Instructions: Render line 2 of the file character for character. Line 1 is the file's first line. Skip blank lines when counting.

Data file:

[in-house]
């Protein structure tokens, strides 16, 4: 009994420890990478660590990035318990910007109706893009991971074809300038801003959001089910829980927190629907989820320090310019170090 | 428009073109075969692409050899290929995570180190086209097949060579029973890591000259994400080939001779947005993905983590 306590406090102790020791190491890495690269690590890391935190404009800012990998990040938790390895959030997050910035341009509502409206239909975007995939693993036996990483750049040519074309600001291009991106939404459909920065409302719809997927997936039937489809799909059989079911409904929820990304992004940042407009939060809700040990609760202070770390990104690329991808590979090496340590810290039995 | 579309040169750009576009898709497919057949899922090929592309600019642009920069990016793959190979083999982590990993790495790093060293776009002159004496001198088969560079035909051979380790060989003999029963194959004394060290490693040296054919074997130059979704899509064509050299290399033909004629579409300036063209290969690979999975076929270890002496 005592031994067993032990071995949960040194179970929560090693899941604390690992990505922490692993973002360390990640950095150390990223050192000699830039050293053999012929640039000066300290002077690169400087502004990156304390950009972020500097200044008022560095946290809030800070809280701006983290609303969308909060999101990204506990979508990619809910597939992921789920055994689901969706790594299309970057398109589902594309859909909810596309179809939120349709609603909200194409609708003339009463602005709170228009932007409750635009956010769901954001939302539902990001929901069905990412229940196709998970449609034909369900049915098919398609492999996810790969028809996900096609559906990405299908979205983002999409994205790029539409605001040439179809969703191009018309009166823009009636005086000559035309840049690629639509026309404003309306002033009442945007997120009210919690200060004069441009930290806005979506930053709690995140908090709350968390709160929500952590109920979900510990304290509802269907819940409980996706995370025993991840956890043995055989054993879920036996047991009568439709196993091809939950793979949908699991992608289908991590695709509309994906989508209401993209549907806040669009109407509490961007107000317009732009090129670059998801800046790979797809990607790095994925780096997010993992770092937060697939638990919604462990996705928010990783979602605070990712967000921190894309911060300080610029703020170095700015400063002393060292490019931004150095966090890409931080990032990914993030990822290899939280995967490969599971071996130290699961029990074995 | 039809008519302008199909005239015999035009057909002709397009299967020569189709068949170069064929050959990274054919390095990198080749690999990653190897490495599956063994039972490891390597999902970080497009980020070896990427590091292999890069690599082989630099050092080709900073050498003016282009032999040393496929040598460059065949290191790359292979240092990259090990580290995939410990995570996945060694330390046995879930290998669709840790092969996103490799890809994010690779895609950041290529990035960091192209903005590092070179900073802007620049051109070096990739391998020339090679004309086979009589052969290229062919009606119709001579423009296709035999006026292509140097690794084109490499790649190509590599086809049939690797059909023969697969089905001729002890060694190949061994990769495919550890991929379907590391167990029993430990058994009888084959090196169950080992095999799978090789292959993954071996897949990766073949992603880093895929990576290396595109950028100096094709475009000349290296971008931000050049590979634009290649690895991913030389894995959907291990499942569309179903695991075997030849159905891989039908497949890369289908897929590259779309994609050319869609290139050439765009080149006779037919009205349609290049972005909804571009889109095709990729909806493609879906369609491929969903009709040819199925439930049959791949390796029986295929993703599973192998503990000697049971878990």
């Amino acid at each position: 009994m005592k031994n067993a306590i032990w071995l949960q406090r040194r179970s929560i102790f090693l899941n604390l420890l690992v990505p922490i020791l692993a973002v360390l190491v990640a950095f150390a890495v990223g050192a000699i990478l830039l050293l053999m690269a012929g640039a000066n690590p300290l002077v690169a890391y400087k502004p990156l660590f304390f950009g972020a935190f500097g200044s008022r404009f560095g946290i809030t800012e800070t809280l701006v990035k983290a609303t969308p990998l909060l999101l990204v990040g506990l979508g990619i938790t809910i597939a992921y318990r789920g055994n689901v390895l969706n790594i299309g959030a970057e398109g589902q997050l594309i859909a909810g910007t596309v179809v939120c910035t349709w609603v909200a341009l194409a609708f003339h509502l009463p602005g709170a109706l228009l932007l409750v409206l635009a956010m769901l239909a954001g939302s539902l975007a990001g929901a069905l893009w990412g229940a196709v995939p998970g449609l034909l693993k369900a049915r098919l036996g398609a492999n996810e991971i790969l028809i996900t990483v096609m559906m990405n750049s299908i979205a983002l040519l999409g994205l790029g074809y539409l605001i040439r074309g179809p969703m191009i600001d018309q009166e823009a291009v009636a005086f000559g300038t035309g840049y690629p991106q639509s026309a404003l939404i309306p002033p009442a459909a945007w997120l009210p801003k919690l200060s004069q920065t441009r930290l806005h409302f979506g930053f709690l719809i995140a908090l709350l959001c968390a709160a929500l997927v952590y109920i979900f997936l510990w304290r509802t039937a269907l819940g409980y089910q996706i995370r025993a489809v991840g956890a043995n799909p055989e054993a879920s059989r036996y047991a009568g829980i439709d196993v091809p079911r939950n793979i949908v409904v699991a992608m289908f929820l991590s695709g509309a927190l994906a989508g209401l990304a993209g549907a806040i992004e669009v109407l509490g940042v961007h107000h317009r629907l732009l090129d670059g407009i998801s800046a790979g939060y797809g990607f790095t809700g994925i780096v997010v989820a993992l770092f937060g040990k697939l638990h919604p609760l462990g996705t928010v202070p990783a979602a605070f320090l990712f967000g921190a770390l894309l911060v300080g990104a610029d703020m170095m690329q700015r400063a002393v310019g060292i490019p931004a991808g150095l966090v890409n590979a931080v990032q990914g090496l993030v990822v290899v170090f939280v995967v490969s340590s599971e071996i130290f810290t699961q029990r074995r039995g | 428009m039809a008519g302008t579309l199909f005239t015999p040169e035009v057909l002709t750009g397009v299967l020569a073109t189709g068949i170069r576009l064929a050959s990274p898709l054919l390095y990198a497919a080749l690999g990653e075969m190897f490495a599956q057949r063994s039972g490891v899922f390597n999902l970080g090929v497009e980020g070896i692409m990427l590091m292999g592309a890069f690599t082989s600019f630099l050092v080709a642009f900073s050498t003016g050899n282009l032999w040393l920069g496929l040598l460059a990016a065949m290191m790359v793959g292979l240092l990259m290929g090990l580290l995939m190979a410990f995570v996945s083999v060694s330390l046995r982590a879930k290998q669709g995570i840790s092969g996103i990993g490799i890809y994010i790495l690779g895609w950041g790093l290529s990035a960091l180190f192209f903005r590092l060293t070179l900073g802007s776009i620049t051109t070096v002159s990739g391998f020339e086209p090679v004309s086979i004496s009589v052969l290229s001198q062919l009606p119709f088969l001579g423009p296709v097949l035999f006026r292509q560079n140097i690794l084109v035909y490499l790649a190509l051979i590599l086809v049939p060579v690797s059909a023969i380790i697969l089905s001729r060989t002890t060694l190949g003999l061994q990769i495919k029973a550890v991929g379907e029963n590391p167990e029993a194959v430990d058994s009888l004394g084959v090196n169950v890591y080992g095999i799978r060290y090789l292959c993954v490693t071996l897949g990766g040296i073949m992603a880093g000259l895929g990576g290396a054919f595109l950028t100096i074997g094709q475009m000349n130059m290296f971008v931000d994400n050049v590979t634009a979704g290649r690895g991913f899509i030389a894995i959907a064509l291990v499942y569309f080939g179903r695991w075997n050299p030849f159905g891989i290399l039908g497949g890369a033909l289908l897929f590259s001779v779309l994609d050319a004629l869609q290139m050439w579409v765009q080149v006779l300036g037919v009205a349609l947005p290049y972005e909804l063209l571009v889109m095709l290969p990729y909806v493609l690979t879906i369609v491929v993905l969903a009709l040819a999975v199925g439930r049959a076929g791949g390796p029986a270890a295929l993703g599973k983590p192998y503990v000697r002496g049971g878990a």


């Protein structure tokens, strides 16, 4: 009994420890990478660590990035318990910007109706893009991971074809300038801003959001089910829980927190629907989820320090310019170090 | 428009073109075969692409050899290929995570180190086209097949060579029973890591000259994400080939001779947005993905983590 306590406090102790020791190491890495690269690590890391935190404009800012990998990040938790390895959030997050910035341009509502409206239909975007995939693993036996990483750049040519074309600001291009991106939404459909920065409302719809997927997936039937489809799909059989079911409904929820990304992004940042407009939060809700040990609760202070770390990104690329991808590979090496340590810290039995 | 579309040169750009576009898709497919057949899922090929592309600019642009920069990016793959190979083999982590990993790495790093060293776009002159004496001198088969560079035909051979380790060989003999029963194959004394060290490693040296054919074997130059979704899509064509050299290399033909004629579409300036063209290969690979999975076929270890002496 005592031994067993032990071995949960040194179970929560090693899941604390690992990505922490692993973002360390990640950095150390990223050192000699830039050293053999012929640039000066300290002077690169400087502004990156304390950009972020500097200044008022560095946290809030800070809280701006983290609303969308909060999101990204506990979508990619809910597939992921789920055994689901969706790594299309970057398109589902594309859909909810596309179809939120349709609603909200194409609708003339009463602005709170228009932007409750635009956010769901954001939302539902990001929901069905990412229940196709998970449609034909369900049915098919398609492999996810790969028809996900096609559906990405299908979205983002999409994205790029539409605001040439179809969703191009018309009166823009009636005086000559035309840049690629639509026309404003309306002033009442945007997120009210919690200060004069441009930290806005979506930053709690995140908090709350968390709160929500952590109920979900510990304290509802269907819940409980996706995370025993991840956890043995055989054993879920036996047991009568439709196993091809939950793979949908699991992608289908991590695709509309994906989508209401993209549907806040669009109407509490961007107000317009732009090129670059998801800046790979797809990607790095994925780096997010993992770092937060697939638990919604462990996705928010990783979602605070990712967000921190894309911060300080610029703020170095700015400063002393060292490019931004150095966090890409931080990032990914993030990822290899939280995967490969599971071996130290699961029990074995 | 039809008519302008199909005239015999035009057909002709397009299967020569189709068949170069064929050959990274054919390095990198080749690999990653190897490495599956063994039972490891390597999902970080497009980020070896990427590091292999890069690599082989630099050092080709900073050498003016282009032999040393496929040598460059065949290191790359292979240092990259090990580290995939410990995570996945060694330390046995879930290998669709840790092969996103490799890809994010690779895609950041290529990035960091192209903005590092070179900073802007620049051109070096990739391998020339090679004309086979009589052969290229062919009606119709001579423009296709035999006026292509140097690794084109490499790649190509590599086809049939690797059909023969697969089905001729002890060694190949061994990769495919550890991929379907590391167990029993430990058994009888084959090196169950080992095999799978090789292959993954071996897949990766073949992603880093895929990576290396595109950028100096094709475009000349290296971008931000050049590979634009290649690895991913030389894995959907291990499942569309179903695991075997030849159905891989039908497949890369289908897929590259779309994609050319869609290139050439765009080149006779037919009205349609290049972005909804571009889109095709990729909806493609879906369609491929969903009709040819199925439930049959791949390796029986295929993703599973192998503990000697049971878990």